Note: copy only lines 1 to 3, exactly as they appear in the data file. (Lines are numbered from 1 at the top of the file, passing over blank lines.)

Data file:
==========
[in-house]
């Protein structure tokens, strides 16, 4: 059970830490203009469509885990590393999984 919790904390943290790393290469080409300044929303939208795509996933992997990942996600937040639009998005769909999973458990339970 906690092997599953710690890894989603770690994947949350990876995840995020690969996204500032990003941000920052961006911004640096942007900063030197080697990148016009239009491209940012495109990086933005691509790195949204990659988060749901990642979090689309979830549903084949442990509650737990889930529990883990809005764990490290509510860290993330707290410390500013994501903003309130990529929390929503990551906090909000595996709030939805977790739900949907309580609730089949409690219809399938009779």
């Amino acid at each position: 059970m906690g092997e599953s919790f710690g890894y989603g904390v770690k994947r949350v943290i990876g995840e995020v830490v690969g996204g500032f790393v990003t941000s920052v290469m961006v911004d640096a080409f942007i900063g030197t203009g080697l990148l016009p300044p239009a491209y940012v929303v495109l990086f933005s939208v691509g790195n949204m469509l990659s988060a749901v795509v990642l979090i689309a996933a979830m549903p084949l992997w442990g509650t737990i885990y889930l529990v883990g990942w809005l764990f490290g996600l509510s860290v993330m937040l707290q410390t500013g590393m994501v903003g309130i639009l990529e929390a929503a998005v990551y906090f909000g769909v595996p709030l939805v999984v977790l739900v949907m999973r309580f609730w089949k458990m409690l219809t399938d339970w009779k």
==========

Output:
[in-house]
């Protein structure tokens, strides 16, 4: 059970830490203009469509885990590393999984 919790904390943290790393290469080409300044929303939208795509996933992997990942996600937040639009998005769909999973458990339970 906690092997599953710690890894989603770690994947949350990876995840995020690969996204500032990003941000920052961006911004640096942007900063030197080697990148016009239009491209940012495109990086933005691509790195949204990659988060749901990642979090689309979830549903084949442990509650737990889930529990883990809005764990490290509510860290993330707290410390500013994501903003309130990529929390929503990551906090909000595996709030939805977790739900949907309580609730089949409690219809399938009779």
């Amino acid at each position: 059970m906690g092997e599953s919790f710690g890894y989603g904390v770690k994947r949350v943290i990876g995840e995020v830490v690969g996204g500032f790393v990003t941000s920052v290469m961006v911004d640096a080409f942007i900063g030197t203009g080697l990148l016009p300044p239009a491209y940012v929303v495109l990086f933005s939208v691509g790195n949204m469509l990659s988060a749901v795509v990642l979090i689309a996933a979830m549903p084949l992997w442990g509650t737990i885990y889930l529990v883990g990942w809005l764990f490290g996600l509510s860290v993330m937040l707290q410390t500013g590393m994501v903003g309130i639009l990529e929390a929503a998005v990551y906090f909000g769909v595996p709030l939805v999984v977790l739900v949907m999973r309580f609730w089949k458990m409690l219809t399938d339970w009779k």